And since some very smart MP (how can we find more of them?) helped start the TFSA thing ;) And our host pointed out the Exchange traded fund have lower management fees that mutual fund… (You still need to pick the type best for your growth risk tolerance.
and that B&D 60%-40% weighting of assets thing.)

I wish I had invested the money from the paper route I had in high school instead of wasting it!!

And thinking back instead of buying a couple lottery tickets each week, if I had invested that at [email protected] instead.
Put the money in a jar and invest it every once and a while.
By doing so you know you’ll be a big winner in the end for sure! Unfortunately I wasn’t that smart. (Maybe something in the water LOL)

Some other people spend/blow much, a bit each week, it doesn’t seem like much but adds up, eating out instead of bringing a home made sandwich to work, or money blown on cigarettes and drink. Imagine the magic of compound growth if they invested some or all of that moneys instead.

I’m not saying don’t sped a bit to have some fun once and while, on a hobby, or things you like to do, or an adventure/trip, go to museum, park, movie… stop watch so much TV or video games.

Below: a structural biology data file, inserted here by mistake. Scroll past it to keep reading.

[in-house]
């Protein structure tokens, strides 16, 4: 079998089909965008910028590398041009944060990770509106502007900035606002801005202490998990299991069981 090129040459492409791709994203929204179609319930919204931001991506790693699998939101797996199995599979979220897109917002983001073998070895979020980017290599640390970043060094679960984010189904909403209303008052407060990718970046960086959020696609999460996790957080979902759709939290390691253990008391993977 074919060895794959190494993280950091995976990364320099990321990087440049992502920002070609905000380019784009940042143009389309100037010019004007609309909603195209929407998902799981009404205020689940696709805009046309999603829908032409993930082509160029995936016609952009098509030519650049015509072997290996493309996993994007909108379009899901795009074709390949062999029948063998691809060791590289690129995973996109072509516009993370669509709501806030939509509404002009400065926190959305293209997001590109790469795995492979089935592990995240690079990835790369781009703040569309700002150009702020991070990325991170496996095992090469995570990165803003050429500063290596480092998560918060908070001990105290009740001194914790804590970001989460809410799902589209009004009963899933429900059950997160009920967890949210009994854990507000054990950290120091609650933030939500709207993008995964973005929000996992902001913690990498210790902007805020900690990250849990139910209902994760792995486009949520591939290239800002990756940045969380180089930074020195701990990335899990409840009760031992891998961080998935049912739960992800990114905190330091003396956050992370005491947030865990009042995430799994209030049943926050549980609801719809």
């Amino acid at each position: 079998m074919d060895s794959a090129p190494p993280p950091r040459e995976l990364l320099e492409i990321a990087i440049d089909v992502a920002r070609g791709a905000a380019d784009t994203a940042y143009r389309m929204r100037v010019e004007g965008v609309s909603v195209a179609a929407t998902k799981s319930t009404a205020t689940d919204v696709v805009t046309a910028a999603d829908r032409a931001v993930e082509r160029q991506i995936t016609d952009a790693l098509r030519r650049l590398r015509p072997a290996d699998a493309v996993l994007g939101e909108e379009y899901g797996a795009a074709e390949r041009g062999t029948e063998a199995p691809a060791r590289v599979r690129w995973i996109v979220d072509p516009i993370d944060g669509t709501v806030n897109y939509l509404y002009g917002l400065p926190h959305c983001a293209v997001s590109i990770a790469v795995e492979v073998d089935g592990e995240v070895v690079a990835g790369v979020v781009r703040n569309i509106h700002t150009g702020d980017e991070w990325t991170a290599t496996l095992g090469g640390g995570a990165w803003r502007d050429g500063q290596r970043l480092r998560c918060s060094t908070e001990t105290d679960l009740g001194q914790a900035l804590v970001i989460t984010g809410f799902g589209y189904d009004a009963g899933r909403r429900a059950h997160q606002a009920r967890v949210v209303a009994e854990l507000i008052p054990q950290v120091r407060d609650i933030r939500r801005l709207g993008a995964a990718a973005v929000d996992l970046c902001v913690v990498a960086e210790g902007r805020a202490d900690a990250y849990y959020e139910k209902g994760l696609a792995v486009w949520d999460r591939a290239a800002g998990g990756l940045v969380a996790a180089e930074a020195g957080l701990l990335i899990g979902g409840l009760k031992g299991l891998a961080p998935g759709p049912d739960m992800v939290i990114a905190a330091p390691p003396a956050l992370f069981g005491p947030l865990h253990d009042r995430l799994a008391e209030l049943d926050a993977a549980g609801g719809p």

You only get one shot at life, as far as we know for sure. So don’t forget to live a little along the way, if you are able to. Unfortunately for to many live is not always fortunate given personal circumstance and tragedy. Some times circumstances can change on a dime, like being involved in a bad car accident for example or find some lump. You get the idea.

Butter to plan to live a long life and be able to pay for it. Than not having a bit of cash to use when you might need some extra help. Best to at least try for that if you can. IMO. Investing sooner seems to be the best tool for the average person to get to that place.

I even tried the school bus driver thing for couple years when company did that move to off shore thing.

I always told the high school kids on my bus about http://www.GreaterFool.ca For the Dog picture and other useful info they don’t teach them in school for some reason.

If there were teenaged guys I’d point out women find guys that can retire at fourth will a million buck hotter than guys without. A bit of a carrot for motivation them to look at the Dog pictures here.

#135 George on 04.15.21 at 6:50 pm

https://toronto.ctvnews.ca/ontario-considers-stricter-measures-as-models-show-up-to-18-000-covid-19-cases-per-day-by-end-of-may-sources-1.5388838

our govt has a clue, remember?

resignations should have occured months ago. Folks just tuning them out at this point.

#136 Trojan House on 04.15.21 at 6:55 pm

@TurnerNation

Ford is apparently considering more restrictions in Ontario including extending the current “stay-at-home” order past the original May 6th date, curfews, more fines and better police enforcement.

#137 Only Observer on 04.16.21 at 12:11 pm

Very interesting, thank you for this article.